La Boheme (PG)

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The ViewLondon Review

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Review byMatthew Turner17/12/2008

Three out of Five stars
Running time: 100 mins

An attractively staged, beautifully performed and ultimately moving production, this is an absolute treat for opera fans, though it does drag a little towards the end.

What's it all about?
Directed by Robert Dornheim, La Boheme is a specially filmed version of Puccini's famous opera, starring opera sensations Rolando Villazon and Anna Netrebko. Set in mid 19th century Paris, the film opens in a threadbare attic apartment shared by four bohemian friends: passionate poet Rodolfo (Villazon), angry artist Marcello (George von Bergen), merry musician Schaunard (Adrian Erod) and prickly philosopher Colline (Vitaly Kovalyov).

When Rodolfo answers the door to his beautiful neighbour Mimi (Netrebko), the two fall madly in love and he takes her to meet his friends at Cafe Momus, where Marcello, in turn, has a fiery encounter with his flirtatious ex, Musetta (Nicole Cabell). However, when Mimi is revealed to have consumption (beware the Cough of Death!), Rodolfo is plunged into despair because he is powerless to help her.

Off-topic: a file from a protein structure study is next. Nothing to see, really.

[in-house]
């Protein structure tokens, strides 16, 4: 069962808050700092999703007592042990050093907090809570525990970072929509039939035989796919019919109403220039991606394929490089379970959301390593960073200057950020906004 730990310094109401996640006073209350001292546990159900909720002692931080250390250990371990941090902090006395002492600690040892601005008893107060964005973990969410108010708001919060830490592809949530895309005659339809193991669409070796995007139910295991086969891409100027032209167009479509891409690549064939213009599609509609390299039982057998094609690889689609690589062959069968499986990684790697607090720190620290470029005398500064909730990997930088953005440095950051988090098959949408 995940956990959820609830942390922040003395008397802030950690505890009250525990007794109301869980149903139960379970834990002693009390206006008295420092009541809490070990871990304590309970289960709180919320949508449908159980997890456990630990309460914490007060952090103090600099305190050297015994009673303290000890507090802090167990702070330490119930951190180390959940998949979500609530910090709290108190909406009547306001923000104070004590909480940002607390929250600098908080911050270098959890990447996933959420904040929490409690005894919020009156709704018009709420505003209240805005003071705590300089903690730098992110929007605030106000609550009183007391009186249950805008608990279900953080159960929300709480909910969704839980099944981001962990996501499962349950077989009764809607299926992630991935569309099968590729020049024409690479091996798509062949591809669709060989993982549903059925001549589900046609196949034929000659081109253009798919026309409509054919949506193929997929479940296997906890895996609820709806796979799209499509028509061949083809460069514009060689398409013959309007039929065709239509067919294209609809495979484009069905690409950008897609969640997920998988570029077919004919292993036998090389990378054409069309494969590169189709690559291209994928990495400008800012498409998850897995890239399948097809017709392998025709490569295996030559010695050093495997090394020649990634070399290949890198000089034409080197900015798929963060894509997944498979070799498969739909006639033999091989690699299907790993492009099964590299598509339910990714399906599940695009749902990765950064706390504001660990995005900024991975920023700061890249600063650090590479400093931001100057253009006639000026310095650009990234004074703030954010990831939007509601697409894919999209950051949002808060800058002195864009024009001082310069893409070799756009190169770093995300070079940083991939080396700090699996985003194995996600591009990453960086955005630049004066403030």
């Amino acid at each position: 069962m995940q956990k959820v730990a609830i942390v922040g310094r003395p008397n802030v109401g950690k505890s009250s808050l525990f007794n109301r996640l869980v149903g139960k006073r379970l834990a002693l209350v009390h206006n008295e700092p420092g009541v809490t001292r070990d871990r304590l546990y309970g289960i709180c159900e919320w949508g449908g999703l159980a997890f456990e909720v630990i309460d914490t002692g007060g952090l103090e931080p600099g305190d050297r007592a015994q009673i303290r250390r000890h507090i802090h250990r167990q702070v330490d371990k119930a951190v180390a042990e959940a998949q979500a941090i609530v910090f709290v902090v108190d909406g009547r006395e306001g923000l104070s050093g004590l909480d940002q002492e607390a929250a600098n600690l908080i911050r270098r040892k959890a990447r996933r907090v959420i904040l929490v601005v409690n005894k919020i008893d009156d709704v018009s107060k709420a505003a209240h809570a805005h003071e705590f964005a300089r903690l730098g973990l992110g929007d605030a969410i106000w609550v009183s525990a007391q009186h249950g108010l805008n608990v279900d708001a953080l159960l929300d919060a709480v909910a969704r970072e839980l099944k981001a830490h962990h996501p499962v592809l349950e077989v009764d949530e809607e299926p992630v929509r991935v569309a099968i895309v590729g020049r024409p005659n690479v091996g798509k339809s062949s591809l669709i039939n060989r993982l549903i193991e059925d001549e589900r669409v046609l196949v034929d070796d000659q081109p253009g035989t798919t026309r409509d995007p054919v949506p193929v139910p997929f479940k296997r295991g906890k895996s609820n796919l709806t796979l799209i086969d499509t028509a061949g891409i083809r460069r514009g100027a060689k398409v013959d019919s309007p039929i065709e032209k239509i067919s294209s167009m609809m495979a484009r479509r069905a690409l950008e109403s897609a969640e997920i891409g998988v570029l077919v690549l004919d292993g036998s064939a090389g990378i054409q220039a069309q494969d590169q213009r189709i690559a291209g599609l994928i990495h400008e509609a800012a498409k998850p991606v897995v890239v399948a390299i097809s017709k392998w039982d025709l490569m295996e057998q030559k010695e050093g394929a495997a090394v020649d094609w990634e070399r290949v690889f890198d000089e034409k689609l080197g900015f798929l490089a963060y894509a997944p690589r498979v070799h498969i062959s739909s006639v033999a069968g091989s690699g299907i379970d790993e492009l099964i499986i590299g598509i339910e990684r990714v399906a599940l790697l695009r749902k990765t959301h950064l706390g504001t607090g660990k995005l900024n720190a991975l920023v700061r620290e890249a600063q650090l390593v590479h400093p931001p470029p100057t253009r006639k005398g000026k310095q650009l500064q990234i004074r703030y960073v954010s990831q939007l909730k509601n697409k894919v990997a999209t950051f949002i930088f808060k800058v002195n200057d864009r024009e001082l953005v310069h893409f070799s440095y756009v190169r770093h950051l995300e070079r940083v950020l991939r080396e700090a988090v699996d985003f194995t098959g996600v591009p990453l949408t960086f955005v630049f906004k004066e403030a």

The Good
Villazon and Netrebko are terrific in the lead roles, delivering powerful, passionate performances that show why they're two of the opera world's biggest stars. Indeed, for opera fans, La Boheme's primary appeal will be the opportunity to see the pair close-up; it's also intriguing to see the actors dispensing with grand theatrical gestures and conveying their emotions through facial expressions and subtle nuances (while still belting out the songs).

Dornheim does a decent job of opening out the production, aided by strong production design and some excellent snow work. There's even the odd amusing moment thrown up by the subtitles, such as when Marcello sings "That's my ex-girlfriend – first name, Musetta, second name, SLUT!"

The Bad
Unfortunately, the plot is almost as threadbare as the apartment, while you're also forced to conclude that Mimi brought her consumption on herself, what with all that wandering around in the snow with a low-cut dress and no coat on. Similarly, the final act drags considerably, despite the relatively short running time.

Worth seeing?
La Boheme is an engaging, well staged production that should appeal to opera fans and newcomers alike.

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Content updated: 19/10/2017 10:07

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